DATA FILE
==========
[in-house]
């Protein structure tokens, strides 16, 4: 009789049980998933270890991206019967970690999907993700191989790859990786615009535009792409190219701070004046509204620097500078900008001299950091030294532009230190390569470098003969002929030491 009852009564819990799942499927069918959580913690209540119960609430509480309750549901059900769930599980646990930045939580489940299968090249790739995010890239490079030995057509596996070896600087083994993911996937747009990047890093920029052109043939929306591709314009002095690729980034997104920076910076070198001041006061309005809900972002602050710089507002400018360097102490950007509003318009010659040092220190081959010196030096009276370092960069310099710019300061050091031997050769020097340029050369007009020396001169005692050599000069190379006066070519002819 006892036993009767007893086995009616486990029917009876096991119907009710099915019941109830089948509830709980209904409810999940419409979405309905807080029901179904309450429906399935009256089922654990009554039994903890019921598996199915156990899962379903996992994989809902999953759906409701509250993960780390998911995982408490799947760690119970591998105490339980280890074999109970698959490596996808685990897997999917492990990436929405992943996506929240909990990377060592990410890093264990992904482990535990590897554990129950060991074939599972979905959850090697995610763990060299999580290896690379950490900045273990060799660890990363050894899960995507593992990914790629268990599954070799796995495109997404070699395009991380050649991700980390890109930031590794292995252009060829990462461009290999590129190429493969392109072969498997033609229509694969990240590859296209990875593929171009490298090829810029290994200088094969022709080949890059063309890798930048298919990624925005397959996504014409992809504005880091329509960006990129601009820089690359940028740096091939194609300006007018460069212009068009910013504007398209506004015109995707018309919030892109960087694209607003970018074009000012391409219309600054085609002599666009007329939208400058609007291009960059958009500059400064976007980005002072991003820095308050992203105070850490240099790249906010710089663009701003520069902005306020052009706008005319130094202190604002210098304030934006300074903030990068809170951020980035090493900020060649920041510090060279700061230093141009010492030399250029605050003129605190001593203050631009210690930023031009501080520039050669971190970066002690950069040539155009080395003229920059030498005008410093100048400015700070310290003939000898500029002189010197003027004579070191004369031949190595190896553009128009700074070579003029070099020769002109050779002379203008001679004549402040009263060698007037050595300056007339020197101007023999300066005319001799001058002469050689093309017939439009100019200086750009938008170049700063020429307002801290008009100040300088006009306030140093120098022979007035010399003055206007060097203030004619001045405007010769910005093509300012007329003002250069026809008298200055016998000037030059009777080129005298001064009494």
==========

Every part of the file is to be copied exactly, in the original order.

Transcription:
[in-house]
């Protein structure tokens, strides 16, 4: 009789049980998933270890991206019967970690999907993700191989790859990786615009535009792409190219701070004046509204620097500078900008001299950091030294532009230190390569470098003969002929030491 009852009564819990799942499927069918959580913690209540119960609430509480309750549901059900769930599980646990930045939580489940299968090249790739995010890239490079030995057509596996070896600087083994993911996937747009990047890093920029052109043939929306591709314009002095690729980034997104920076910076070198001041006061309005809900972002602050710089507002400018360097102490950007509003318009010659040092220190081959010196030096009276370092960069310099710019300061050091031997050769020097340029050369007009020396001169005692050599000069190379006066070519002819 006892036993009767007893086995009616486990029917009876096991119907009710099915019941109830089948509830709980209904409810999940419409979405309905807080029901179904309450429906399935009256089922654990009554039994903890019921598996199915156990899962379903996992994989809902999953759906409701509250993960780390998911995982408490799947760690119970591998105490339980280890074999109970698959490596996808685990897997999917492990990436929405992943996506929240909990990377060592990410890093264990992904482990535990590897554990129950060991074939599972979905959850090697995610763990060299999580290896690379950490900045273990060799660890990363050894899960995507593992990914790629268990599954070799796995495109997404070699395009991380050649991700980390890109930031590794292995252009060829990462461009290999590129190429493969392109072969498997033609229509694969990240590859296209990875593929171009490298090829810029290994200088094969022709080949890059063309890798930048298919990624925005397959996504014409992809504005880091329509960006990129601009820089690359940028740096091939194609300006007018460069212009068009910013504007398209506004015109995707018309919030892109960087694209607003970018074009000012391409219309600054085609002599666009007329939208400058609007291009960059958009500059400064976007980005002072991003820095308050992203105070850490240099790249906010710089663009701003520069902005306020052009706008005319130094202190604002210098304030934006300074903030990068809170951020980035090493900020060649920041510090060279700061230093141009010492030399250029605050003129605190001593203050631009210690930023031009501080520039050669971190970066002690950069040539155009080395003229920059030498005008410093100048400015700070310290003939000898500029002189010197003027004579070191004369031949190595190896553009128009700074070579003029070099020769002109050779002379203008001679004549402040009263060698007037050595300056007339020197101007023999300066005319001799001058002469050689093309017939439009100019200086750009938008170049700063020429307002801290008009100040300088006009306030140093120098022979007035010399003055206007060097203030004619001045405007010769910005093509300012007329003002250069026809008298200055016998000037030059009777080129005298001064009494």